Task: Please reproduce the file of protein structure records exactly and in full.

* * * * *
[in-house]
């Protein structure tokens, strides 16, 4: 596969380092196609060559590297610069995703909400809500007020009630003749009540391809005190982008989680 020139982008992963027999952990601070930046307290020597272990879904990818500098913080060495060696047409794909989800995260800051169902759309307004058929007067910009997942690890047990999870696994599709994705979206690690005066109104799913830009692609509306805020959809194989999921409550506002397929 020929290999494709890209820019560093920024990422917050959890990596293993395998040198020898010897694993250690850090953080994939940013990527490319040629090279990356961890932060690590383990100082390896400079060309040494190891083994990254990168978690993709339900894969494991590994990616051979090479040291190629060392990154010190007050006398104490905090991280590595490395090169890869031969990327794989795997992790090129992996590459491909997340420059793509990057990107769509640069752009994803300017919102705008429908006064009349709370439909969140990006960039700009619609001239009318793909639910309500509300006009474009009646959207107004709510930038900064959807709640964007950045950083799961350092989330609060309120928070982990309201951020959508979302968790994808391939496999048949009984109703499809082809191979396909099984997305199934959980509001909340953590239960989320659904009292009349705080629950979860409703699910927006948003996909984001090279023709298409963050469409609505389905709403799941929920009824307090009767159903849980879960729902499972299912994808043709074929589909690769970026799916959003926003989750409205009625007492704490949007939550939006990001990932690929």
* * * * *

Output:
[in-house]
């Protein structure tokens, strides 16, 4: 596969380092196609060559590297610069995703909400809500007020009630003749009540391809005190982008989680 020139982008992963027999952990601070930046307290020597272990879904990818500098913080060495060696047409794909989800995260800051169902759309307004058929007067910009997942690890047990999870696994599709994705979206690690005066109104799913830009692609509306805020959809194989999921409550506002397929 020929290999494709890209820019560093920024990422917050959890990596293993395998040198020898010897694993250690850090953080994939940013990527490319040629090279990356961890932060690590383990100082390896400079060309040494190891083994990254990168978690993709339900894969494991590994990616051979090479040291190629060392990154010190007050006398104490905090991280590595490395090169890869031969990327794989795997992790090129992996590459491909997340420059793509990057990107769509640069752009994803300017919102705008429908006064009349709370439909969140990006960039700009619609001239009318793909639910309500509300006009474009009646959207107004709510930038900064959807709640964007950045950083799961350092989330609060309120928070982990309201951020959508979302968790994808391939496999048949009984109703499809082809191979396909099984997305199934959980509001909340953590239960989320659904009292009349705080629950979860409703699910927006948003996909984001090279023709298409963050469409609505389905709403799941929920009824307090009767159903849980879960729902499972299912994808043709074929589909690769970026799916959003926003989750409205009625007492704490949007939550939006990001990932690929």